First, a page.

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Recreating Lodash: _.pull()

amruthpillai profile image Amruth Pillai ・2 min read

I want to start a series where I'll look at various lodash functions and recreate them to the best of my knowledge using plain ol' Javascript.

I did look around for this on DEV, but couldn't find any articles related to this, so saw an opportunity to make one (or maybe I'm just really bad at searching).

I'm starting out with the _.pull() function cause that's one I know how to recreate easily, but feel free to suggest functions in the comments below and I'll consider them for the next edition of the series.

What does it do?

The _.pull() method simply takes an array and a variable number of values after it and modifies the array with the values removed.

let array = ['a', 'b', 'c', 'a', 'b', 'c'];
_.pull(array, 'a', 'c');
console.log(array);
// => ['b', 'b']

How can we make it better?

Now, if there's one thing I do not like, it's functions mutating my original array. I'd much rather have it return a new array thus not modifying the original data.

Another change I'll be making is instead of working on variable arguments, to make this tutorial simple, I'll just pass another array with all the values, so the finished function would look like this:

array = ['a', 'b', 'c', 'a', 'b', 'c'];
result = pull(array, ['a', 'c']);
console.log(result);
// => ['b', 'b']

This is similar to another function in lodash, _.difference(), so we're essentially rebuilding that.

How do we build it?

Right off the bat, we'll be using the Array.prototype.filter() method for this.

Let's write our function definition first.

let pull = (array, values) => {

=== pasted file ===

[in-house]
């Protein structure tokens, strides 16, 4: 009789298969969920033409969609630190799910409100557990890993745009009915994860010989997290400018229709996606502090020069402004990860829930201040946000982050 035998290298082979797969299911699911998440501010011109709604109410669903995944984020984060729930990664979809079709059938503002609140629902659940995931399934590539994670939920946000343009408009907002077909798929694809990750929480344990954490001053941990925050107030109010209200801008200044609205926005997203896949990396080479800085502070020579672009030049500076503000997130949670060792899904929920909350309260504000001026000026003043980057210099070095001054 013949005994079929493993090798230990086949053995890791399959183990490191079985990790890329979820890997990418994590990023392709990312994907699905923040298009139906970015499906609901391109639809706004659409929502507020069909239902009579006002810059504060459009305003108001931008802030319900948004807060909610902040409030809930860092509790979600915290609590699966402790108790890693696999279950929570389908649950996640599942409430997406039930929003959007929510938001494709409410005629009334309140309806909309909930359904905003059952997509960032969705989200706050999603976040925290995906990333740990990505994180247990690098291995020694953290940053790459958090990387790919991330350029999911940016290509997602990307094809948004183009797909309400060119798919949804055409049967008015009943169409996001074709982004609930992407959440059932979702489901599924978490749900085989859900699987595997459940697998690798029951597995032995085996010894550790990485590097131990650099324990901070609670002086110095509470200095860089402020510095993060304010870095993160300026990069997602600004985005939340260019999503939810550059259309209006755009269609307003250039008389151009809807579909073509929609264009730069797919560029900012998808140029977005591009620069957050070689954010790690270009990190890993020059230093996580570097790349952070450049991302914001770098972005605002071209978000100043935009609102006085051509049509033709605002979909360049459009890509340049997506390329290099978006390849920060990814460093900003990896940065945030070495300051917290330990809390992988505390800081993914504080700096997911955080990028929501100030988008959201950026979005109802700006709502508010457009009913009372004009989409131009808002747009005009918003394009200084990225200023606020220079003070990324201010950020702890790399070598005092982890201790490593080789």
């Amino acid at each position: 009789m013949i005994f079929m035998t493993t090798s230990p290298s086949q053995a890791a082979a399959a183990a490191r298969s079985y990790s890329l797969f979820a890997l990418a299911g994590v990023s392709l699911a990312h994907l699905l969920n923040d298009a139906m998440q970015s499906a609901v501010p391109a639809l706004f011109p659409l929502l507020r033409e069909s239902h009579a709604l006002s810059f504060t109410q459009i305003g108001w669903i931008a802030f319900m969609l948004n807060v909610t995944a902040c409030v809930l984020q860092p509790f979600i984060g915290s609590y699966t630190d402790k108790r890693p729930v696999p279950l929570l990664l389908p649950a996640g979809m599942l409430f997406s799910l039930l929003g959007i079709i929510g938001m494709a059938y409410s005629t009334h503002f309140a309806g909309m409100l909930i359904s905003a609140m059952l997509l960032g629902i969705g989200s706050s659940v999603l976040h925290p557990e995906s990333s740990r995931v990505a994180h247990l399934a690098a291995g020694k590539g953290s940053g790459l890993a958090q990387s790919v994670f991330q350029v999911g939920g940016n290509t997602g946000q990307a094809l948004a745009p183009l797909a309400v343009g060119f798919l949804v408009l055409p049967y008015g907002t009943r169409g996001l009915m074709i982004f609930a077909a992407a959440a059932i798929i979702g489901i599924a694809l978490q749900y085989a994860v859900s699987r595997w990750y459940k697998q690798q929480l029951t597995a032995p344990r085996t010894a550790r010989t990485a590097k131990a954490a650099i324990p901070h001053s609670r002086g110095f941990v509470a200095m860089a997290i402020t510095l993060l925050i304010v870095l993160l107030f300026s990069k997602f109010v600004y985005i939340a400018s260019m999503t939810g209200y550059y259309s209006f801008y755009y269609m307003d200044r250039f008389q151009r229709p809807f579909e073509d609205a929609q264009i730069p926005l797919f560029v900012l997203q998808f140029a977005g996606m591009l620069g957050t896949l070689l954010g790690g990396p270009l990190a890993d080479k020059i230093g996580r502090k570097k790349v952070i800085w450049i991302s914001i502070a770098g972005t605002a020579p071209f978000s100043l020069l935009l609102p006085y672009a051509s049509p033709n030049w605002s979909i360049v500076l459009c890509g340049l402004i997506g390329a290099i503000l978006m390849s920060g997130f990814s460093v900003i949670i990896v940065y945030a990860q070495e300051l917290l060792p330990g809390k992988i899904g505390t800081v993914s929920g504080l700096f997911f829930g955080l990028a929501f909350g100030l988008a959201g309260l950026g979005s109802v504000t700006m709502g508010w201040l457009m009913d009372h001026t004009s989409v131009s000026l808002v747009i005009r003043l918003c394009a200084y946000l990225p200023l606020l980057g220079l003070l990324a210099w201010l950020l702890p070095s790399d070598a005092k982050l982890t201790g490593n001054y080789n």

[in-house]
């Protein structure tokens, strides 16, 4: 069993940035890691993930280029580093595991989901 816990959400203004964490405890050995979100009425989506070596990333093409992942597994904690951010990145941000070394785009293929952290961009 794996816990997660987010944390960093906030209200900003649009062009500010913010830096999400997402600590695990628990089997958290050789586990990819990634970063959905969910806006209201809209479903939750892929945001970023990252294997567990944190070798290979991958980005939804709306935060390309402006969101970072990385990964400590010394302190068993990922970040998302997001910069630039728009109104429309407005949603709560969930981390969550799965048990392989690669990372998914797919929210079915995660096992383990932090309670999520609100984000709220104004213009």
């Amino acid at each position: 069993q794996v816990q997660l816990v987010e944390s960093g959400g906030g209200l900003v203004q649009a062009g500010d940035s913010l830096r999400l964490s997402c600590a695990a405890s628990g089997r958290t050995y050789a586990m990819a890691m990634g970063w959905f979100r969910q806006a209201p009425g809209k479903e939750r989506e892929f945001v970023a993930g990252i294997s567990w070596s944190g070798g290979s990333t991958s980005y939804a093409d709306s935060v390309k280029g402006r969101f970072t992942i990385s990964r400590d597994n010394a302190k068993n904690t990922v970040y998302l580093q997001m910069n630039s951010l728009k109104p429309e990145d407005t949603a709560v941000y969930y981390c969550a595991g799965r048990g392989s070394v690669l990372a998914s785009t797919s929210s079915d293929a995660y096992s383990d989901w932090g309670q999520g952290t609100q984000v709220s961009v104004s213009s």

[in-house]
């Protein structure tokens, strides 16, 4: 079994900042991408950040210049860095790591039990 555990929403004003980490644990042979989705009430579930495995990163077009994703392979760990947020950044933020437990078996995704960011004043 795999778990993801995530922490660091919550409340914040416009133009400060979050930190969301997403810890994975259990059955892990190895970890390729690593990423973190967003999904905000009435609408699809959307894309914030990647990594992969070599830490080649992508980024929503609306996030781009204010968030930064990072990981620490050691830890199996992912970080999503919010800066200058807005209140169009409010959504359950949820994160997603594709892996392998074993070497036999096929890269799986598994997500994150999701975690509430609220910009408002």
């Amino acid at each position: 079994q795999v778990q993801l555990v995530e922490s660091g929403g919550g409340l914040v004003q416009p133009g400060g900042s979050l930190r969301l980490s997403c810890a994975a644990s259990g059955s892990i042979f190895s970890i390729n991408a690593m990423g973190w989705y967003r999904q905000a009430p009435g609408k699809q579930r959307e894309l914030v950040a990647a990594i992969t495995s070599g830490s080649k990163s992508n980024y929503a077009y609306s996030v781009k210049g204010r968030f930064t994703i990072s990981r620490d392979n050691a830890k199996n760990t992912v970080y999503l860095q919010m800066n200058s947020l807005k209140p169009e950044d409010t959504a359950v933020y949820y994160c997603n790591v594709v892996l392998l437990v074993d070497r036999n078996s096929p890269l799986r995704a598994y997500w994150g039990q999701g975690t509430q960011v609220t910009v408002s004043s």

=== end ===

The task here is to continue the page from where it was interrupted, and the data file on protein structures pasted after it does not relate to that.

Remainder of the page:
// insert magic here
};

Let's call the filter method on the array.

let pull = (array, values) => {
  return array.filter(item => {
    // insert more magic here
  })
};

Now, we're going to check if the item inside the values array exists inside the array. We can do this by using the Array.prototype.indexOf() function.

If the value exists, we would get a non-zero value, so we can return false to remove it from the array, otherwise we can return true to keep it in the array.

let pull = (arr, values) => {
  return arr.filter((item) => {
    return values.indexOf(item) < 0;
  });
};

This is going to churn out our expected output.

Does this really work?

Here's a CodePen to play around with and see the code in action.

Conclusion

Of course, in reality, lodash does a lot more in terms of type checking and it's well built out, but it would pay to know how it works under the hood :)

Do let me know if you find this interesting with a reaction, and if you want to see other functions, mention them in the comments!

Thank you so much for reading! :)

Posted on by:

amruthpillai profile

Amruth Pillai

@amruthpillai

Designer and Developer. The very last of my kind. I belong both on Dribbble and GitHub.

Discussion

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Hey I like the idea of this article, but I do have a couple of comments:

  • The execution time of your function is heavy if values is large, basically making the execution time O(array.length * values.length). An O(array.length) implementation might look like:
function pull(array, values) {
    const inclusion = new Set(values)
    return array.filter(value=>!inclusion.has(value))
}
  • I find it odd to declare a top level function as a "fat-arrow". It's building something to capture global this and that's wasteful. It requires that you declare functions in sequence, which can become a pain and it's just not clear to me that a const is a function - plus who knows how this gets highlighted - but code pen didn't work out it was a function.

  • Making new arrays all the time has a significant impact on memory and execution time through garbage collection. I get immutability is an important style for reducing complexity, but sometimes it worries me to hell when a developer is taking a temporary array from the previous step and making yet another one.